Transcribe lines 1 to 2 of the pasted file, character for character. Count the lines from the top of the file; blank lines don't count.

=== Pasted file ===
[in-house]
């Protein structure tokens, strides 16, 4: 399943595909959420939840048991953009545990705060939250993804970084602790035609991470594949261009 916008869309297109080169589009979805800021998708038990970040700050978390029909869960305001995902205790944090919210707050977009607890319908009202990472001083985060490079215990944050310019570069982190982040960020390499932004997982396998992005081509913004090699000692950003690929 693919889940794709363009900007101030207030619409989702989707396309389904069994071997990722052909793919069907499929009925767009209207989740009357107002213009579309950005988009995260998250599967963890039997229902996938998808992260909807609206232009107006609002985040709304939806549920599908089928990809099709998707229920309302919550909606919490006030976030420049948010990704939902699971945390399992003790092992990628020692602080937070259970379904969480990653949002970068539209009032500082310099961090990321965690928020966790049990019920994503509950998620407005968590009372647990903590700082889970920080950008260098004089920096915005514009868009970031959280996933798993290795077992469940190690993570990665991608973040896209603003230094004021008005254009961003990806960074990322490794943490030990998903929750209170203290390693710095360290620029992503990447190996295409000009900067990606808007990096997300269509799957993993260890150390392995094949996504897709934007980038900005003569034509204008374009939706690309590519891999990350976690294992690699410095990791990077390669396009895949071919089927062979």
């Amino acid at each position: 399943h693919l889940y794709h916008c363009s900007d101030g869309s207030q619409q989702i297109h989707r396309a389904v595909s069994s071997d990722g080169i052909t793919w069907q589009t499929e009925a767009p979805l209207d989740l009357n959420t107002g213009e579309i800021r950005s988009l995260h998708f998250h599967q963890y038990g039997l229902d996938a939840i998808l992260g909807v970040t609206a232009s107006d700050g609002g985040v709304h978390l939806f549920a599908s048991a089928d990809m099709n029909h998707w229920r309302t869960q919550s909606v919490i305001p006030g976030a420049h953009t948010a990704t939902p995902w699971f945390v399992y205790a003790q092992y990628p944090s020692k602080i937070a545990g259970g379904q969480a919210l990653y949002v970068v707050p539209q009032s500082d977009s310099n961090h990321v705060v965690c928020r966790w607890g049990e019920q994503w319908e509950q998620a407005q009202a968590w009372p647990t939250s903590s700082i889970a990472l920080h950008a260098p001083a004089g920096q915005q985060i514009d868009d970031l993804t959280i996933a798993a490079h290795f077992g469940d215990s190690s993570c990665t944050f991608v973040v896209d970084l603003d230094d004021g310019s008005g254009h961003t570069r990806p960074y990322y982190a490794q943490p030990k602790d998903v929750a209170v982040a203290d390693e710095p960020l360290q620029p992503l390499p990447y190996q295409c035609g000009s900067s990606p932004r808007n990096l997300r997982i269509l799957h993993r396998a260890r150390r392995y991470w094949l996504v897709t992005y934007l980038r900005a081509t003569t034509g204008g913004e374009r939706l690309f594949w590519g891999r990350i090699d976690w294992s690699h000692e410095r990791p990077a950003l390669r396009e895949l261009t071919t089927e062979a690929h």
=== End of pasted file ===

[in-house]
């Protein structure tokens, strides 16, 4: 399943595909959420939840048991953009545990705060939250993804970084602790035609991470594949261009 916008869309297109080169589009979805800021998708038990970040700050978390029909869960305001995902205790944090919210707050977009607890319908009202990472001083985060490079215990944050310019570069982190982040960020390499932004997982396998992005081509913004090699000692950003690929 693919889940794709363009900007101030207030619409989702989707396309389904069994071997990722052909793919069907499929009925767009209207989740009357107002213009579309950005988009995260998250599967963890039997229902996938998808992260909807609206232009107006609002985040709304939806549920599908089928990809099709998707229920309302919550909606919490006030976030420049948010990704939902699971945390399992003790092992990628020692602080937070259970379904969480990653949002970068539209009032500082310099961090990321965690928020966790049990019920994503509950998620407005968590009372647990903590700082889970920080950008260098004089920096915005514009868009970031959280996933798993290795077992469940190690993570990665991608973040896209603003230094004021008005254009961003990806960074990322490794943490030990998903929750209170203290390693710095360290620029992503990447190996295409000009900067990606808007990096997300269509799957993993260890150390392995094949996504897709934007980038900005003569034509204008374009939706690309590519891999990350976690294992690699410095990791990077390669396009895949071919089927062979």